Wunderwaffe

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V-2

Wunderwaffe (German pronunciation: [ˈvʊndɐˌvafə]) is German for "wonder-weapon" and was a term assigned during World War II by the Third Reich propaganda ministry to a few revolutionary "superweapons". Most of these weapons however remained more or less feasible prototypes, or reached the combat theatre too late, and in too insignificant numbers (if at all) to have a military effect. A derisive abbreviation of the term emerged: Wuwa, pronounced "voo-vah".[1]

The V-weapons, which were developed earlier and saw considerable deployment (especially against London and Antwerp), trace back to the same pool of highly inventive armament concepts. Therefore, they are also included here.

Naval vessels[edit]

Aircraft carriers[edit]

Battleships[edit]

U-boats[edit]

Oceangoing U-boats[edit]

Littoral U-boats[edit]

Submarine aircraft carrier[edit]

Armored vehicles[edit]

Anti-aircraft weapons[edit]

Anti-tank weapons[edit]

Super-heavy tanks[edit]

Gliders[edit]

Piston engine aircraft[edit]

Jets and rocket-propelled aircraft[edit]

Helicopters[edit]

Bombs and explosives[edit]

Artillery[edit]

Missiles[edit]

Orbital[edit]

Rifles[edit]

Directed-energy weapons[edit]

Rheotron/betatron[edit]

Among the directed-energy weapons the Nazis investigated were x-ray beam weapons developed under Heinz Schmellenmeier, Richard Gans and Fritz Houtermans. They built an electron accelerator called Rheotron (invented by Max Steenbeck at Siemens-Schuckert in the 1930s, these were later called betatrons by the Americans) to generate hard x-ray synchrotron beams for the Reichsluftfahrtministerium (RLM). The intent was to pre-ionize ignition in aircraft engines and hence serve as anti-aircraft DEW and bring planes down into the reach of flak.[clarification needed] The rheotron was captured by the Americans in Burggrub on April 14, 1945.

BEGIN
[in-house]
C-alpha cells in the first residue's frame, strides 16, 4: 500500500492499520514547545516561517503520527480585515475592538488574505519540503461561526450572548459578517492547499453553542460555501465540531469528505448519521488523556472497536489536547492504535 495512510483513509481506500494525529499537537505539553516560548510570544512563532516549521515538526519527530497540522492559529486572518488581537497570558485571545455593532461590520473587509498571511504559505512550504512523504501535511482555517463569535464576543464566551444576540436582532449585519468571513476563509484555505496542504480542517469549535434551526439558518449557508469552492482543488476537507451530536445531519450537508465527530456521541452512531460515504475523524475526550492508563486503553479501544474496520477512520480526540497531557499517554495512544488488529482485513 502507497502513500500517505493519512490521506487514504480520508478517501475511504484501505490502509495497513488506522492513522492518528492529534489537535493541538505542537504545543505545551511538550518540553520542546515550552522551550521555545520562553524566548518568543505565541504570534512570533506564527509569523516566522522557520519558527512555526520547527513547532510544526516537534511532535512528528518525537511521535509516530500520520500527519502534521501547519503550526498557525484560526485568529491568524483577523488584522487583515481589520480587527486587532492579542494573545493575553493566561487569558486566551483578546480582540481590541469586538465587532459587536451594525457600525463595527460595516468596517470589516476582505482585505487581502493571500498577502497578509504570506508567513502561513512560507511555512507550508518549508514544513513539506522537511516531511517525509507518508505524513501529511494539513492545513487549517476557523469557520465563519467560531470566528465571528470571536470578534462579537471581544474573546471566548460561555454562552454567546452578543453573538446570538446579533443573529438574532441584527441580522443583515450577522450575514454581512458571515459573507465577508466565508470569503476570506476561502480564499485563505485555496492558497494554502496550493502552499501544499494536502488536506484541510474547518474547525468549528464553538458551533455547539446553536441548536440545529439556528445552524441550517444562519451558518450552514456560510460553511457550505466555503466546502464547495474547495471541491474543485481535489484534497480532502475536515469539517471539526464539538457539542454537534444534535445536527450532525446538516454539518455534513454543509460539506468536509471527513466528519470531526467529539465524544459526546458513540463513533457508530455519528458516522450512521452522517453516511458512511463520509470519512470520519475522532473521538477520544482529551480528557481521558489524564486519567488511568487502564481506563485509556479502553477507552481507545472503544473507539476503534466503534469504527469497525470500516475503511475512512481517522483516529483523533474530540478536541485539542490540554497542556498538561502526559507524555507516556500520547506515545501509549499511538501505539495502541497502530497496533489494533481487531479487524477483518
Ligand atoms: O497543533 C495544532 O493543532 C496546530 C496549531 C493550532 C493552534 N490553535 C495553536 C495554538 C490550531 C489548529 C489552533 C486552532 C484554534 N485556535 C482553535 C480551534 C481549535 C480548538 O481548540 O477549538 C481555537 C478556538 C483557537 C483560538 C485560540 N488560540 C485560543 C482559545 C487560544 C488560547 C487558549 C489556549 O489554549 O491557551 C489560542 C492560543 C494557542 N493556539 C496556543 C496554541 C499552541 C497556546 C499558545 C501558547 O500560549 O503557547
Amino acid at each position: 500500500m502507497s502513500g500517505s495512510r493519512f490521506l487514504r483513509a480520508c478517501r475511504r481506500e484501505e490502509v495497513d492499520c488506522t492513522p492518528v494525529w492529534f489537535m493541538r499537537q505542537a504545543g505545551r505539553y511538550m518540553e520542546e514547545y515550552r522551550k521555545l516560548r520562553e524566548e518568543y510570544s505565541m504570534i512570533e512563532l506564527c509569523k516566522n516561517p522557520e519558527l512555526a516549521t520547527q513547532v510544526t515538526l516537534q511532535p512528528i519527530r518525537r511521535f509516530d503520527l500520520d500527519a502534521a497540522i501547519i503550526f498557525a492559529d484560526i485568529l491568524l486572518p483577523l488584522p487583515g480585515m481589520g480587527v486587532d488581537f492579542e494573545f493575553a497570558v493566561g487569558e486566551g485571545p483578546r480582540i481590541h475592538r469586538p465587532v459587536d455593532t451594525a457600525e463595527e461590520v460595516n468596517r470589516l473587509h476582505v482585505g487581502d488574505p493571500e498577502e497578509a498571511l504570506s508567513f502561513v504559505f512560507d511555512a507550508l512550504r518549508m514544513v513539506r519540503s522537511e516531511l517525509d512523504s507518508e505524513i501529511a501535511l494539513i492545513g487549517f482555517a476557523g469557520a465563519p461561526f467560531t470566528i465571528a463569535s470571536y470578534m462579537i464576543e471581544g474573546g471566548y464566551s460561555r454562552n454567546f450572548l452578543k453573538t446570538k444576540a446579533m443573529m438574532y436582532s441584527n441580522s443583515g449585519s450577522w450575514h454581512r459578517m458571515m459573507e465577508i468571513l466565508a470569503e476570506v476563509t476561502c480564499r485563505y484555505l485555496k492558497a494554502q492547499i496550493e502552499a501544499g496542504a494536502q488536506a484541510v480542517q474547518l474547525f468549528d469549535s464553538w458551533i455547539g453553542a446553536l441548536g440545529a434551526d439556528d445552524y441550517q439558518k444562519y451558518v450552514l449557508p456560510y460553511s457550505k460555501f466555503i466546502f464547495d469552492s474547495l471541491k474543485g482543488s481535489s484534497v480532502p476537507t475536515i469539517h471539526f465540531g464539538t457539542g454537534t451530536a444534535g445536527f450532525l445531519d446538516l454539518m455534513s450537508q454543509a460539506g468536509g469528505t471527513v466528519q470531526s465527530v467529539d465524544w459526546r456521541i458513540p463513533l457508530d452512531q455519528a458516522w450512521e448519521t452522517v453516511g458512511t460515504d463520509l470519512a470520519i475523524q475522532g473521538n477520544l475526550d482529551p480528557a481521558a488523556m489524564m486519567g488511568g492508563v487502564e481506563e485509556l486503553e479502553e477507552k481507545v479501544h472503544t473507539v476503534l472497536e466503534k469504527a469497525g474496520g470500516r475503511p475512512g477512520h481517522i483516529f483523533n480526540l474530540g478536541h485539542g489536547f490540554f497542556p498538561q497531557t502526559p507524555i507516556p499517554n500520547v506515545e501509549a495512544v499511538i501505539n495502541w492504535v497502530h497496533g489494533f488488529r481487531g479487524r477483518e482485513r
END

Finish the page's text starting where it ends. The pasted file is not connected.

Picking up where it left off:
Röntgenkanone[edit]

Another approach was Ernst Schiebolds 'Röntgenkanone' developed from 1943 in Großostheim near Aschaffenburg. The Company Richert Seifert & Co from Hamburg delivered parts.

Mission equipment[edit]

Fictitious[edit]

See also[edit]

Notes[edit]

  1. ^ Willy Ley, "V-2: Rocket Cargo Ship" Astounding Science Fiction, May 1945, repr. Famous Science-Fiction Stories: Adventures in Time and Space, (ed. J. Francis McComas, Raymond J. Healy, [1946], 1957), p. 359.